Mosquito Repelling Plants

The mosquitoes are out in force and you may have found yourself reaching for the chemical bug spray.  Consider there are a number of plants you can add to your yard to naturally repel mosquitoes.  In some cases you can even crush or rub these plants on your skin and clothes to keep mosquitoes away, AND use as herbs in teas and cooking!

Here are 8 mosquito-repelling, easy-to-grow plant picks for the Harris and Montgomery county areas:

Lemongrass

Lemon Grass by Iqbal Osman/CC BY
Lemon Grass by Iqbal Osman/CC BY

The lemon-scented oils in lemongrass are frequently used to make natural insect repellent.  Lemongrass looks much like a very tall patch of grass that doesn’t often produce flowers, but has a strong flavor and odor of lemon citrus.  At the base of each group of leaves there is a fat stalk, similar to a spring onion bulb.

Growing Conditions:  Lemon Grass prefers full sun to partial shade, and fertile, well-drained soil.  It is treated as an annual in most zones since it is frost-tender.  Each plant can grow to between 3 and 6 feet high when grown outdoors, but it can also thrive indoors, though it won't get as big or have as many stalks.  While inside, a lemongrass plant needs as much sun as you can offer (at least 6 hours a day).

Lemon grass can be started by seed or you may even be able to start a new lemongrass plant from fresh stalks you purchase at the regular grocery store, as long as they are still firm and green.  Simply cut off an inch or two from the end of the leaves, and put the base end in a glass of water.  Leave somewhere sunny, and you should start to see roots sprouting from the bottom of the stalk in about a week or two.  Once your stalk has roots at least an inch long, you can either plant it in a container for indoor growing or take it right out into the garden.

TIPSBrush the Lemon Grass to release more of it's fragrance. The bulb or bottom part of each stalk is used for cooking purposes, but the rest of the leaves are usually brewed as a tea.  Not only is the tea very zesty in flavor, it can also help settle upset stomachs and ease a cough.

 

Citronella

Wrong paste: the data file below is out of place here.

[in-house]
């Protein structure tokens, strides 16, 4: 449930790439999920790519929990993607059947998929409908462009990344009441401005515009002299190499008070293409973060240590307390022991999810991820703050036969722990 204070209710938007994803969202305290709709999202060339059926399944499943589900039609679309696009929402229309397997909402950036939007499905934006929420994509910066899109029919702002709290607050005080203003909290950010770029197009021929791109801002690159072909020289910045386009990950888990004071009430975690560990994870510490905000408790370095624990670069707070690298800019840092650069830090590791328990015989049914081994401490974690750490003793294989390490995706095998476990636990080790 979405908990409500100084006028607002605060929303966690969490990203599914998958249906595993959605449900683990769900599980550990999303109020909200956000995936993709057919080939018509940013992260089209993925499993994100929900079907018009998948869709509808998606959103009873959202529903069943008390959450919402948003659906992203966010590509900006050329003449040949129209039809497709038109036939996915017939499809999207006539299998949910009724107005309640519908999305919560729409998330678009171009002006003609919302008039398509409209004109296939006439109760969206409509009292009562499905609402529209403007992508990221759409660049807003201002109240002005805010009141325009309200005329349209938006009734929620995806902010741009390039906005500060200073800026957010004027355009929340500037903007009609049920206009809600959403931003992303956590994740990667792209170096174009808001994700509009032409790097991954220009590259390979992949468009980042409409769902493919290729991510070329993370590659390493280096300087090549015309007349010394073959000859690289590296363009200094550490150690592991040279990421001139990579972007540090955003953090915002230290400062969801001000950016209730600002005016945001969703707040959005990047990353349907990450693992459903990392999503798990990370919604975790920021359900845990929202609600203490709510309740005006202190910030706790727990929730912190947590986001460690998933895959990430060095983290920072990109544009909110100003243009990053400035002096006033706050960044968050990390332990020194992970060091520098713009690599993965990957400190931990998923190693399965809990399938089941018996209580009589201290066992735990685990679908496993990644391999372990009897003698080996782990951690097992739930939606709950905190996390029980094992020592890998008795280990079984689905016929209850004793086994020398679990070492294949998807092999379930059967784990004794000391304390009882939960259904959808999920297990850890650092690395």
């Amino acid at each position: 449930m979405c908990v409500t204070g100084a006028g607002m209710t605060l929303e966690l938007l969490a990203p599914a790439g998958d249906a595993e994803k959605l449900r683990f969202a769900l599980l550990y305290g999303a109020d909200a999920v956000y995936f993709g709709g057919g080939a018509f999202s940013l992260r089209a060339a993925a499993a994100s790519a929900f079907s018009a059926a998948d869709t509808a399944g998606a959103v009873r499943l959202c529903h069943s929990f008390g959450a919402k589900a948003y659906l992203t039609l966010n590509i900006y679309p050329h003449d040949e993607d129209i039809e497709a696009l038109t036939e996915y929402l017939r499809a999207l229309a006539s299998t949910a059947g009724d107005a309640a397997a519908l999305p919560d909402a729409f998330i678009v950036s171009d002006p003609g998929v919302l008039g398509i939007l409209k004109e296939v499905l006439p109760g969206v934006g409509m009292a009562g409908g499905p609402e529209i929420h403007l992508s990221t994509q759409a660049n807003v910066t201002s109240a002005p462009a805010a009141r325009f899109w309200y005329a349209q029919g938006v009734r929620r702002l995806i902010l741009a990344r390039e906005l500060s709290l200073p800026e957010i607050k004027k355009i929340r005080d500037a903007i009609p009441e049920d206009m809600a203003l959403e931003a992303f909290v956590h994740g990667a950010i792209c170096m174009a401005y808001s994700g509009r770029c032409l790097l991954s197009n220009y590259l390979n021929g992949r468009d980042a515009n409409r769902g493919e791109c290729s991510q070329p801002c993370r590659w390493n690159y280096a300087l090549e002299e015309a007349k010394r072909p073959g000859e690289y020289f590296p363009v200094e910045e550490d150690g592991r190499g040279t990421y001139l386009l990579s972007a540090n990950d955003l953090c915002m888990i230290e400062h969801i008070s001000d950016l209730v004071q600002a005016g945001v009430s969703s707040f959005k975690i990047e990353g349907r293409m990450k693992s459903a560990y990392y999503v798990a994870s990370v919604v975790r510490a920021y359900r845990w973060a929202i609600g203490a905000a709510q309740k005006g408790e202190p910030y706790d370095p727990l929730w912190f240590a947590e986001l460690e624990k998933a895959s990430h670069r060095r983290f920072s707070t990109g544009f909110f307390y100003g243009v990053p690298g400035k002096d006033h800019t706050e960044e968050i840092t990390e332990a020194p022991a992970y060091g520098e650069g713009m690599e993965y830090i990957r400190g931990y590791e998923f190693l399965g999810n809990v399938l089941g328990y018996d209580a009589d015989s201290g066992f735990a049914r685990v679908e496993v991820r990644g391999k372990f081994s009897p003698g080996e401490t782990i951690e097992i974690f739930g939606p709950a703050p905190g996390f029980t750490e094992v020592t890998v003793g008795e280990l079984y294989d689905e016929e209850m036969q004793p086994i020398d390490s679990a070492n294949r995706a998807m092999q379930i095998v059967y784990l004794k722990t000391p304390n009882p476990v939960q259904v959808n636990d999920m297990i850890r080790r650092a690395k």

citronella by Ann Fuster/CC BY
citronella by Ann Fuster/CC BY

Citronella is beautiful and can get up to 2-3 feet tall, producing lavender-colored flowers in the summer.  It emits a pleasant aroma, which is a much stronger aroma than commercial mosquito repellents containing citronella, so it's a great choice for repelling mosquitoes naturally.  The citronella fragrance comes from the plant’s leaves. Rub the leaves to release the scent, or you can rub the leaves directly on your skin to repel mosquitoes.

Growing Conditions: Citronella is relatively drought-hardy, preferring sunny locations and well-drained soil, but it can tolerate partial-shade.  Citronella is an evergreen perennial in zones 9 to 11, but it will be a frost-tender annual where freezing temperatures occur.  You can grow citronella in pots and place it around a porch or patio, or you can plant it directly in a yard or garden bed.

TIPS:  It responds well to pruning, so don’t be afraid to cut branches for inclusion in summer bouquets, especially if you are dining outdoors.

WARNING: Citronella is toxic if ingested, especially to cats.

 

Lemon Balm

Lemon Balm by Andrea_44 /CC BY
Lemon Balm by Andrea_44 /CC BY

Another great choice for a mosquito repelling plant is lemon balm.  The green leaves of lemon balm have the scent of lemon with a hint of mint, with leaves that look like oversized mint.  We love lemon balm because it not only smells great, but it looks great in your garden too.  Lemon balm can grow 24 to 36 inches tall and makes a nice green clump of medium-textured leaves.

Growing Conditions: Lemon Balm is a very hardy plant, is drought-resistant, and it grows well even in shade. It is a very fast growing and sometimes aggressive plant, so you might want to contain it to a pot, where you can move it to wherever you like to ensure that it doesn’t take over your garden.

TIPS:  The plant looks best when it is cut back periodically, but what's a plus is that you can use the leaves as a wonderful lemony green herbto brew tea, flavor fruit or green salad, season fish, chicken, and veggies; use as a substitute for lemon peel in cooking, or even use in potpourris!  Plus you can include stems in bouquets of summer flowers.  Rub the leaves to release the scent, or you can rub the leaves directly on your skin to repel mosquitos.

 

Rosemary

Rosemary is a beautiful flowering plant that is often used as an herb to flavor lamb or fish dishes, but it is also a natural mosquito repellent.   It's familiar woody scent is exactly what keeps mosquitoes away.